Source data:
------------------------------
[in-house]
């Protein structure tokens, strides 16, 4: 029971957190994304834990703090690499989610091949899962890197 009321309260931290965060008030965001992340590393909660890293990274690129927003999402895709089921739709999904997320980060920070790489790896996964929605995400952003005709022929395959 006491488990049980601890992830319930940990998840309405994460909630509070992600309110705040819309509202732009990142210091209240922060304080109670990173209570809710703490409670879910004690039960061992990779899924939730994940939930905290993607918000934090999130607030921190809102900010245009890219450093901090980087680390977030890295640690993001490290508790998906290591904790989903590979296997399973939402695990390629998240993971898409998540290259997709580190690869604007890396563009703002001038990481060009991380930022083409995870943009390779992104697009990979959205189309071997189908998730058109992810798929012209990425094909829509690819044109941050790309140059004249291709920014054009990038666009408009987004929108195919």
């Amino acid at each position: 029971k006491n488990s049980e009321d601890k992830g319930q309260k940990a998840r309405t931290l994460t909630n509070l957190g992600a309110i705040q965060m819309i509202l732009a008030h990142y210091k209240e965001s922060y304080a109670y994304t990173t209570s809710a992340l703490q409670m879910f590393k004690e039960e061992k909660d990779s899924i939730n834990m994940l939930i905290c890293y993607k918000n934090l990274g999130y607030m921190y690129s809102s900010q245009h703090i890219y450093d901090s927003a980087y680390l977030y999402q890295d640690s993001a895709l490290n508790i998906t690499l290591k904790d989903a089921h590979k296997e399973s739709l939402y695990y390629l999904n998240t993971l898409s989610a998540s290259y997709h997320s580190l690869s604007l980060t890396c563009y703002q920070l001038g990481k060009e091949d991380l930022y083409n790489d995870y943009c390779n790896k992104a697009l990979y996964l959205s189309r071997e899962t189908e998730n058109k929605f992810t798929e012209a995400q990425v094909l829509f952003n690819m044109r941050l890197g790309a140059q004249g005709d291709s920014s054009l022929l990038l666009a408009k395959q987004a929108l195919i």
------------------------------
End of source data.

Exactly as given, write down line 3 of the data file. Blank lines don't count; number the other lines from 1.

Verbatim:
């Amino acid at each position: 029971k006491n488990s049980e009321d601890k992830g319930q309260k940990a998840r309405t931290l994460t909630n509070l957190g992600a309110i705040q965060m819309i509202l732009a008030h990142y210091k209240e965001s922060y304080a109670y994304t990173t209570s809710a992340l703490q409670m879910f590393k004690e039960e061992k909660d990779s899924i939730n834990m994940l939930i905290c890293y993607k918000n934090l990274g999130y607030m921190y690129s809102s900010q245009h703090i890219y450093d901090s927003a980087y680390l977030y999402q890295d640690s993001a895709l490290n508790i998906t690499l290591k904790d989903a089921h590979k296997e399973s739709l939402y695990y390629l999904n998240t993971l898409s989610a998540s290259y997709h997320s580190l690869s604007l980060t890396c563009y703002q920070l001038g990481k060009e091949d991380l930022y083409n790489d995870y943009c390779n790896k992104a697009l990979y996964l959205s189309r071997e899962t189908e998730n058109k929605f992810t798929e012209a995400q990425v094909l829509f952003n690819m044109r941050l890197g790309a140059q004249g005709d291709s920014s054009l022929l990038l666009a408009k395959q987004a929108l195919i």